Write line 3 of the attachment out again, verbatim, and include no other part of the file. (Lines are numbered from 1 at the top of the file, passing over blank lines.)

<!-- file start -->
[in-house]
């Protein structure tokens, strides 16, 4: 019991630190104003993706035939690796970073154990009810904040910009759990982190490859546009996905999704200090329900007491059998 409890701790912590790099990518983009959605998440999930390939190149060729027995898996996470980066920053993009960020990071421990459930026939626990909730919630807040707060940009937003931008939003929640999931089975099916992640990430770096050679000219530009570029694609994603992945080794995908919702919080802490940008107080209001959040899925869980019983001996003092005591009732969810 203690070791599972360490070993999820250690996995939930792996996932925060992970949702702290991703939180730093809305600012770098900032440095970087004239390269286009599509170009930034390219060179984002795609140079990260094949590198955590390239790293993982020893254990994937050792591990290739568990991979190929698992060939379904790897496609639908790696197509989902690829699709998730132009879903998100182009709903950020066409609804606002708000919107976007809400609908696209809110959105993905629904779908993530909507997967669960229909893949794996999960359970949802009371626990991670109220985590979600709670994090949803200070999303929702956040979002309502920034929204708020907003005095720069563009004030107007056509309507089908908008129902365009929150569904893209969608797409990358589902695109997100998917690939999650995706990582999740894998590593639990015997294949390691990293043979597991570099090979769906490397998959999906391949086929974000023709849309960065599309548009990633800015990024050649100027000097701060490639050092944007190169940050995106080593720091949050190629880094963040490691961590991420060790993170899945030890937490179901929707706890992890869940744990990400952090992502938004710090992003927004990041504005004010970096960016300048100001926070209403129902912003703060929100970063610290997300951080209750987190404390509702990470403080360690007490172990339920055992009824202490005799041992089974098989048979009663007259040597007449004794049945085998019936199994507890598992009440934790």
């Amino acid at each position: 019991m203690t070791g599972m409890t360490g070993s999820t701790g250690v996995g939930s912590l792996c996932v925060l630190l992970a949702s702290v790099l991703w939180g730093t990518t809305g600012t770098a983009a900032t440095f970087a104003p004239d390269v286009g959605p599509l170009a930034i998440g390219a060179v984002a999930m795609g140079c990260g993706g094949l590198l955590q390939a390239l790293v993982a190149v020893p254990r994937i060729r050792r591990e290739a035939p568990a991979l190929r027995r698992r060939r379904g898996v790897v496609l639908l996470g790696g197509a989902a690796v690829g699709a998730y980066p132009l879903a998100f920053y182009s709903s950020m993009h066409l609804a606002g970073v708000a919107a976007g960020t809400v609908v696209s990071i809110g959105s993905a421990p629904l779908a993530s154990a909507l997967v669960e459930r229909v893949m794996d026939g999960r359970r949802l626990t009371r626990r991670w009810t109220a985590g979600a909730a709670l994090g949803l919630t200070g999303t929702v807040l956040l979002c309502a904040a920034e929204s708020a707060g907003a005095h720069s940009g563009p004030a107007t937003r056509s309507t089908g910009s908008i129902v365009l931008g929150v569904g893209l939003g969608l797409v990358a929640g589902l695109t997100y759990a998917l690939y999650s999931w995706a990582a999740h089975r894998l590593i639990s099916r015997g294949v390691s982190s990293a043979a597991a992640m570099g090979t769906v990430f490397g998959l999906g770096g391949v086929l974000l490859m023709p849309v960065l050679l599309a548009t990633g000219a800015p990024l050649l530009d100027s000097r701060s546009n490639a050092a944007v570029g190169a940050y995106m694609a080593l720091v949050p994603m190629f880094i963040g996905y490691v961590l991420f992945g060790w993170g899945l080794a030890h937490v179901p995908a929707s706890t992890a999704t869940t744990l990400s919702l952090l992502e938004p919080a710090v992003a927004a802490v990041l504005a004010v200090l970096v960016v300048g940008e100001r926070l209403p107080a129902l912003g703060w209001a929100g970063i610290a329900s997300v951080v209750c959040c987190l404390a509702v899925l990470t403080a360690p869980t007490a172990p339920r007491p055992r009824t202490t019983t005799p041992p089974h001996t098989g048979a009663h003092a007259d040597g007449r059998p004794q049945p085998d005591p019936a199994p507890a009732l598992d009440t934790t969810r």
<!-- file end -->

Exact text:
């Amino acid at each position: 019991m203690t070791g599972m409890t360490g070993s999820t701790g250690v996995g939930s912590l792996c996932v925060l630190l992970a949702s702290v790099l991703w939180g730093t990518t809305g600012t770098a983009a900032t440095f970087a104003p004239d390269v286009g959605p599509l170009a930034i998440g390219a060179v984002a999930m795609g140079c990260g993706g094949l590198l955590q390939a390239l790293v993982a190149v020893p254990r994937i060729r050792r591990e290739a035939p568990a991979l190929r027995r698992r060939r379904g898996v790897v496609l639908l996470g790696g197509a989902a690796v690829g699709a998730y980066p132009l879903a998100f920053y182009s709903s950020m993009h066409l609804a606002g970073v708000a919107a976007g960020t809400v609908v696209s990071i809110g959105s993905a421990p629904l779908a993530s154990a909507l997967v669960e459930r229909v893949m794996d026939g999960r359970r949802l626990t009371r626990r991670w009810t109220a985590g979600a909730a709670l994090g949803l919630t200070g999303t929702v807040l956040l979002c309502a904040a920034e929204s708020a707060g907003a005095h720069s940009g563009p004030a107007t937003r056509s309507t089908g910009s908008i129902v365009l931008g929150v569904g893209l939003g969608l797409v990358a929640g589902l695109t997100y759990a998917l690939y999650s999931w995706a990582a999740h089975r894998l590593i639990s099916r015997g294949v390691s982190s990293a043979a597991a992640m570099g090979t769906v990430f490397g998959l999906g770096g391949v086929l974000l490859m023709p849309v960065l050679l599309a548009t990633g000219a800015p990024l050649l530009d100027s000097r701060s546009n490639a050092a944007v570029g190169a940050y995106m694609a080593l720091v949050p994603m190629f880094i963040g996905y490691v961590l991420f992945g060790w993170g899945l080794a030890h937490v179901p995908a929707s706890t992890a999704t869940t744990l990400s919702l952090l992502e938004p919080a710090v992003a927004a802490v990041l504005a004010v200090l970096v960016v300048g940008e100001r926070l209403p107080a129902l912003g703060w209001a929100g970063i610290a329900s997300v951080v209750c959040c987190l404390a509702v899925l990470t403080a360690p869980t007490a172990p339920r007491p055992r009824t202490t019983t005799p041992p089974h001996t098989g048979a009663h003092a007259d040597g007449r059998p004794q049945p085998d005591p019936a199994p507890a009732l598992d009440t934790t969810r």